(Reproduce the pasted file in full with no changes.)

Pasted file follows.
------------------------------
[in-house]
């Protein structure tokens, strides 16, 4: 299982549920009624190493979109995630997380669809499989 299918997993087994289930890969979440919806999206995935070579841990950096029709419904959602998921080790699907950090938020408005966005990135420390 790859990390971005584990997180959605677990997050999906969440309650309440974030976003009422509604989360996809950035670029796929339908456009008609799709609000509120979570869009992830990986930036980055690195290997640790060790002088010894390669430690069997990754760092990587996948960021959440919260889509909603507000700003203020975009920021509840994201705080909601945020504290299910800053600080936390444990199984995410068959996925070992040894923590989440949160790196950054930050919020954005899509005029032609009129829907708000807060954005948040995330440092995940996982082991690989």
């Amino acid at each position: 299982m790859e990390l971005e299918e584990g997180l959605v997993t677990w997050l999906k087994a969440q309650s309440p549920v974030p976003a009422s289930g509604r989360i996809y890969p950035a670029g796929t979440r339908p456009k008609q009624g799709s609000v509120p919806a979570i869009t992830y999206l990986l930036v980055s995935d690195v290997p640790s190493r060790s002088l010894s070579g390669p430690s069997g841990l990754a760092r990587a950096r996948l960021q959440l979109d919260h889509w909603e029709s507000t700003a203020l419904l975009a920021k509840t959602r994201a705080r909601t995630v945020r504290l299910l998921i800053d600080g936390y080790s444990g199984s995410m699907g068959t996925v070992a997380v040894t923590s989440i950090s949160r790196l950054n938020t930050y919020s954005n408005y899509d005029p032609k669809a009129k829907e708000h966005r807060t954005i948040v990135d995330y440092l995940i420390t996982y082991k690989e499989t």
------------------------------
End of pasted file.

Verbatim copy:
[in-house]
């Protein structure tokens, strides 16, 4: 299982549920009624190493979109995630997380669809499989 299918997993087994289930890969979440919806999206995935070579841990950096029709419904959602998921080790699907950090938020408005966005990135420390 790859990390971005584990997180959605677990997050999906969440309650309440974030976003009422509604989360996809950035670029796929339908456009008609799709609000509120979570869009992830990986930036980055690195290997640790060790002088010894390669430690069997990754760092990587996948960021959440919260889509909603507000700003203020975009920021509840994201705080909601945020504290299910800053600080936390444990199984995410068959996925070992040894923590989440949160790196950054930050919020954005899509005029032609009129829907708000807060954005948040995330440092995940996982082991690989």
């Amino acid at each position: 299982m790859e990390l971005e299918e584990g997180l959605v997993t677990w997050l999906k087994a969440q309650s309440p549920v974030p976003a009422s289930g509604r989360i996809y890969p950035a670029g796929t979440r339908p456009k008609q009624g799709s609000v509120p919806a979570i869009t992830y999206l990986l930036v980055s995935d690195v290997p640790s190493r060790s002088l010894s070579g390669p430690s069997g841990l990754a760092r990587a950096r996948l960021q959440l979109d919260h889509w909603e029709s507000t700003a203020l419904l975009a920021k509840t959602r994201a705080r909601t995630v945020r504290l299910l998921i800053d600080g936390y080790s444990g199984s995410m699907g068959t996925v070992a997380v040894t923590s989440i950090s949160r790196l950054n938020t930050y919020s954005n408005y899509d005029p032609k669809a009129k829907e708000h966005r807060t954005i948040v990135d995330y440092l995940i420390t996982y082991k690989e499989t």